There were many highlights of Coachella this year, which I could attend for only the 3rd time, since it didn’t coincide with Passover as it normally does (I camped on the grounds, $55 for the weekend). Leonard Cohen’s 1-hour set was dessert for me, having seen him do a full 3 hour show in San Diego the previous week. This time I got to stand on the rail right in front of him, though. Paul McCartney’s often emotional 2 ½ hour performance (on the 11th anniversary of Linda McCartney’s death) was marked by a good selection of Wings and Beatles tunes, some of the better material from his recent albums, a take of Joe Turner’s “Honey Hush” which he introduced as one of the coolest records he listened to as a youth in Liverpool, and a few (to me) strange choices from his solo albums (“Flaming Pie”?!?). He paid tribute to John Lennon several times (including a coda of “Give Peace a Chance” for “A Day in the Life”), showed his iron lungs on a scorching encore of “Helter Skelter,” and provided the most touching moment of the day with a beautiful version of George Harrison’s “Something,” dedicated to George’s widow Olivia who was in attendance (I think her son’s band was playing the festival, but if so I missed it).
Other bands I greatly enjoyed, the-previously-unknown-to-me Alberta Cross (British sixties-influenced hard rock) and Cage The Elephant (a cross of The Stooges and The Monkees, with an audience-invading frontman who was a happy version of Iggy), the delicate sounds of The Fleet Foxes (unfortunately contending with the bleeding disco of The Thievery Corporation from the main stage), a terrific American-Mexican hybrid from Tucson’s Calexico (including their stirring version of Love’s “Alone Again, Or”), and Morrissey singing his tales of depression and complaining about being able to smell “the burning of flesh — and I can only hope it’s human” from a nearby food stand. I was somewhat disappointed by The Hold Steady, since lead singer/head nerd Craig Finn’s voice was down to a croak for most of the set, obscuring his clever lyrics, and even though I love the 2-man powerhouse The Black Keys, their drums-guitar blues set didn’t really work on the massive main stage, which was more suited to big-gesture acts like M.I.A. and The Killers, who can project (with a little bombast) to the back part of a crowd that’s over 50,000 people. M.I.A. seemed weird to me, she kept talking about how she was probably going to fail on the main stage and get bumped back to a tent, and the graphics in her show made her seem like part of a giant Dance Dance Revolution videogame. But then I’m 56 years old and hardly her target audience.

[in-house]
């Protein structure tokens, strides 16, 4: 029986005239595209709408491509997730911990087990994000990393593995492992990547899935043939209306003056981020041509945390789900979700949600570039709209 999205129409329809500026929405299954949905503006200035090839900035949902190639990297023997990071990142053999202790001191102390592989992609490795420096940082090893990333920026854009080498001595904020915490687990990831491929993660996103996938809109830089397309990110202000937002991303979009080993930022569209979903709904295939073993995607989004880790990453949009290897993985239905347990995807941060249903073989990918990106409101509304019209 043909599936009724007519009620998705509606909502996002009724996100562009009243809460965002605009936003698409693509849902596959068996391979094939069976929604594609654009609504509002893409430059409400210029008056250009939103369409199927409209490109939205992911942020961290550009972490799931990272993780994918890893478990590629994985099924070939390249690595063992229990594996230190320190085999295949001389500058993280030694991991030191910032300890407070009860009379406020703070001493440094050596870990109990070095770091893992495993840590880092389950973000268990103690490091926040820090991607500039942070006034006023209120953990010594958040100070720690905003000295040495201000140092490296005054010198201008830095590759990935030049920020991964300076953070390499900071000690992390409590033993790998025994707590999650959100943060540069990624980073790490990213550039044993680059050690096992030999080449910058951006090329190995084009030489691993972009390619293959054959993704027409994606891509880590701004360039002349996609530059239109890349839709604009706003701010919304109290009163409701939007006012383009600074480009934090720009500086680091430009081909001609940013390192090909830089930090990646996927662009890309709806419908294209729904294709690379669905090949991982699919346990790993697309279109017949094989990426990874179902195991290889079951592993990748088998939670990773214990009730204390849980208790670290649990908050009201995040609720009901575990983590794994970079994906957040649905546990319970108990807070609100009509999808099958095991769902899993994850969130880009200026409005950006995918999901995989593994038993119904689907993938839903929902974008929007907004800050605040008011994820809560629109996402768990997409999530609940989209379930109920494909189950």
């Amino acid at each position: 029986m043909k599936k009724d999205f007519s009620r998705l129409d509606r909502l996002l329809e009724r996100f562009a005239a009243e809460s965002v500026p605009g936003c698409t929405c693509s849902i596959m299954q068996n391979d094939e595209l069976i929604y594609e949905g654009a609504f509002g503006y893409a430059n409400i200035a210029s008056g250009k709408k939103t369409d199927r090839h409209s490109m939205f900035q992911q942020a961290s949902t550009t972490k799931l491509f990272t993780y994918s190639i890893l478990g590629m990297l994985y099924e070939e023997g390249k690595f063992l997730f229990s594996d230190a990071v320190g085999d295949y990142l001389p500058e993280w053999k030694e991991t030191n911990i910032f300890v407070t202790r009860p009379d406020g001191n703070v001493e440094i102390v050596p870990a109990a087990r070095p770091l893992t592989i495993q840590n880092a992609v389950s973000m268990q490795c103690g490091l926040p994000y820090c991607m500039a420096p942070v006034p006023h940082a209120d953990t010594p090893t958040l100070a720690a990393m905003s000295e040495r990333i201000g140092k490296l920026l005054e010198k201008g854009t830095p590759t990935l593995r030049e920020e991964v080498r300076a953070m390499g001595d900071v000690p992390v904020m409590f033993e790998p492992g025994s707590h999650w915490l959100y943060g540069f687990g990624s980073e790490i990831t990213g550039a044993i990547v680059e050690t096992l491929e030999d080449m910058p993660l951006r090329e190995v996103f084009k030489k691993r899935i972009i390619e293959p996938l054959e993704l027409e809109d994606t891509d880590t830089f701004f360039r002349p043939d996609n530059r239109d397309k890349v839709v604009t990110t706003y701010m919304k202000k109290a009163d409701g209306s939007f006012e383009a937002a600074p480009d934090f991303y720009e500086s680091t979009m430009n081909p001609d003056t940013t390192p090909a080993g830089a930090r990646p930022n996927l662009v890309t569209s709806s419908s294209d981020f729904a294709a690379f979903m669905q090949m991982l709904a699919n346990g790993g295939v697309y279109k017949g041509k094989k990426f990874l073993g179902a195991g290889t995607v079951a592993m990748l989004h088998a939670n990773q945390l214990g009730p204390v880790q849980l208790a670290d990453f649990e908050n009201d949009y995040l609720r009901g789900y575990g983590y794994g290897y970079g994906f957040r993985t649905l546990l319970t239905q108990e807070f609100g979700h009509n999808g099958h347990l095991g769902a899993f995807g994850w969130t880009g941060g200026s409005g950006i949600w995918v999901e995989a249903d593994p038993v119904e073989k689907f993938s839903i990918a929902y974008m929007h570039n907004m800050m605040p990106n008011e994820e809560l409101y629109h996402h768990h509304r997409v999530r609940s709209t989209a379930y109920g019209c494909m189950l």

And my hopes for Joss Stone were dashed once again — a voice that could be this generation’s Aretha swamped in lousy arrangements and cruddy material. At Coachella in 95-degree heat she actually insulted the audience when they wouldn’t respond more enthusiastically to her music and do her hackneyed call-and-response bidding.
Still upset about the guilty verdict in the Phil Spector trial, I wore the “Free Phil” button he gave me several months ago. . .nobody commented on it. The kids probably don’t know who he is. Of course, given how much time they spent on their iPhones during the shows, they could have googled it.
This is my first contribution to RBP Blogs. . .no telling how much I’ll do. Next month I see The Allman Brothers and The Dead within a three day period, with Warren Haynes in both bands. That might be worth writing about. . .
(My sixties-themed radio show Pet Sounds can be heard 1st and 3rd Mondays 10pm-Midnight PDST on KVMR-FM 89.5 in the Sacramento area and streaming at www.kvmr.org )